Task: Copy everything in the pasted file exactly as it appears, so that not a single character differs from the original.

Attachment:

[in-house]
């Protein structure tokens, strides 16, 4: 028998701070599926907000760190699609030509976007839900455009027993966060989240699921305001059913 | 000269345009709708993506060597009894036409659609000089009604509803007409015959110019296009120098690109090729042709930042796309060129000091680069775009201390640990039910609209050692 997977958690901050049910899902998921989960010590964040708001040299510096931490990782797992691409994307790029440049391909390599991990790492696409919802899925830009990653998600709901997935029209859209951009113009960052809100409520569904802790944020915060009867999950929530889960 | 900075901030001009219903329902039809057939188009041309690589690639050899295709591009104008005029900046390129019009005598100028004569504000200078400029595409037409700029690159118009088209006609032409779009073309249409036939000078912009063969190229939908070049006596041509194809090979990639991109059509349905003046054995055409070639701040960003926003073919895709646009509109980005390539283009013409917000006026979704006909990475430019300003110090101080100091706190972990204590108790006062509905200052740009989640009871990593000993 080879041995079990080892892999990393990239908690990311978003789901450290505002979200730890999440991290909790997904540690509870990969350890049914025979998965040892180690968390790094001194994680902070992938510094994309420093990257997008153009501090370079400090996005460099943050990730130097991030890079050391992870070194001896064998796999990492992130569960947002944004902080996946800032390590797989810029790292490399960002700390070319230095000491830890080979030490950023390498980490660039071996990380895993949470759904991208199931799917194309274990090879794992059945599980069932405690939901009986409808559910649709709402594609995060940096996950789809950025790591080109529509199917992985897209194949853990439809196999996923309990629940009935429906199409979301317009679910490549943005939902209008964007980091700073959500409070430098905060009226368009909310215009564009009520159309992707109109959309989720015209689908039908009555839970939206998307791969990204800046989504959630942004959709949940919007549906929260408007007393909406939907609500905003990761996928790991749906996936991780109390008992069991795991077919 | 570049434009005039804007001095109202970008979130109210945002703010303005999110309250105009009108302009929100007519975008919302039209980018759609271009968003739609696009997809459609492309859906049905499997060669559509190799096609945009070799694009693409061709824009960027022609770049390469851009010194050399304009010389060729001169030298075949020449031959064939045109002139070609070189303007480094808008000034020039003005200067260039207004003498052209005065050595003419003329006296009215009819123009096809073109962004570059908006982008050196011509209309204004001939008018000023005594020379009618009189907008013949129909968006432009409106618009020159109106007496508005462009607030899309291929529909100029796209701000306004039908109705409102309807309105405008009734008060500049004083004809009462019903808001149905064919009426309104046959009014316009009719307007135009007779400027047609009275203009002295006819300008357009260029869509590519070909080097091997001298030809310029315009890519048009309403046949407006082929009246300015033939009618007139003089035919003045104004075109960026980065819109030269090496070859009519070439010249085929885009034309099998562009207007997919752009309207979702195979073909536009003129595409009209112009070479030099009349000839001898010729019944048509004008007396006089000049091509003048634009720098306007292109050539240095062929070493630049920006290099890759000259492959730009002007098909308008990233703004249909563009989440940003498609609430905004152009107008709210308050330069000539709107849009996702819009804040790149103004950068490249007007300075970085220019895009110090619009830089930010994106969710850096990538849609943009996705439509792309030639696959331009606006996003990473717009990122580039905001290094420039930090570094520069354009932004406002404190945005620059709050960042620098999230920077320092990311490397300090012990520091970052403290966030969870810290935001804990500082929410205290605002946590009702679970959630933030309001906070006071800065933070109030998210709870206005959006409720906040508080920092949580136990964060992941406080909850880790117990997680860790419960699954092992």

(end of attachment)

[in-house]
């Protein structure tokens, strides 16, 4: 028998701070599926907000760190699609030509976007839900455009027993966060989240699921305001059913 | 000269345009709708993506060597009894036409659609000089009604509803007409015959110019296009120098690109090729042709930042796309060129000091680069775009201390640990039910609209050692 997977958690901050049910899902998921989960010590964040708001040299510096931490990782797992691409994307790029440049391909390599991990790492696409919802899925830009990653998600709901997935029209859209951009113009960052809100409520569904802790944020915060009867999950929530889960 | 900075901030001009219903329902039809057939188009041309690589690639050899295709591009104008005029900046390129019009005598100028004569504000200078400029595409037409700029690159118009088209006609032409779009073309249409036939000078912009063969190229939908070049006596041509194809090979990639991109059509349905003046054995055409070639701040960003926003073919895709646009509109980005390539283009013409917000006026979704006909990475430019300003110090101080100091706190972990204590108790006062509905200052740009989640009871990593000993 080879041995079990080892892999990393990239908690990311978003789901450290505002979200730890999440991290909790997904540690509870990969350890049914025979998965040892180690968390790094001194994680902070992938510094994309420093990257997008153009501090370079400090996005460099943050990730130097991030890079050391992870070194001896064998796999990492992130569960947002944004902080996946800032390590797989810029790292490399960002700390070319230095000491830890080979030490950023390498980490660039071996990380895993949470759904991208199931799917194309274990090879794992059945599980069932405690939901009986409808559910649709709402594609995060940096996950789809950025790591080109529509199917992985897209194949853990439809196999996923309990629940009935429906199409979301317009679910490549943005939902209008964007980091700073959500409070430098905060009226368009909310215009564009009520159309992707109109959309989720015209689908039908009555839970939206998307791969990204800046989504959630942004959709949940919007549906929260408007007393909406939907609500905003990761996928790991749906996936991780109390008992069991795991077919 | 570049434009005039804007001095109202970008979130109210945002703010303005999110309250105009009108302009929100007519975008919302039209980018759609271009968003739609696009997809459609492309859906049905499997060669559509190799096609945009070799694009693409061709824009960027022609770049390469851009010194050399304009010389060729001169030298075949020449031959064939045109002139070609070189303007480094808008000034020039003005200067260039207004003498052209005065050595003419003329006296009215009819123009096809073109962004570059908006982008050196011509209309204004001939008018000023005594020379009618009189907008013949129909968006432009409106618009020159109106007496508005462009607030899309291929529909100029796209701000306004039908109705409102309807309105405008009734008060500049004083004809009462019903808001149905064919009426309104046959009014316009009719307007135009007779400027047609009275203009002295006819300008357009260029869509590519070909080097091997001298030809310029315009890519048009309403046949407006082929009246300015033939009618007139003089035919003045104004075109960026980065819109030269090496070859009519070439010249085929885009034309099998562009207007997919752009309207979702195979073909536009003129595409009209112009070479030099009349000839001898010729019944048509004008007396006089000049091509003048634009720098306007292109050539240095062929070493630049920006290099890759000259492959730009002007098909308008990233703004249909563009989440940003498609609430905004152009107008709210308050330069000539709107849009996702819009804040790149103004950068490249007007300075970085220019895009110090619009830089930010994106969710850096990538849609943009996705439509792309030639696959331009606006996003990473717009990122580039905001290094420039930090570094520069354009932004406002404190945005620059709050960042620098999230920077320092990311490397300090012990520091970052403290966030969870810290935001804990500082929410205290605002946590009702679970959630933030309001906070006071800065933070109030998210709870206005959006409720906040508080920092949580136990964060992941406080909850880790117990997680860790419960699954092992």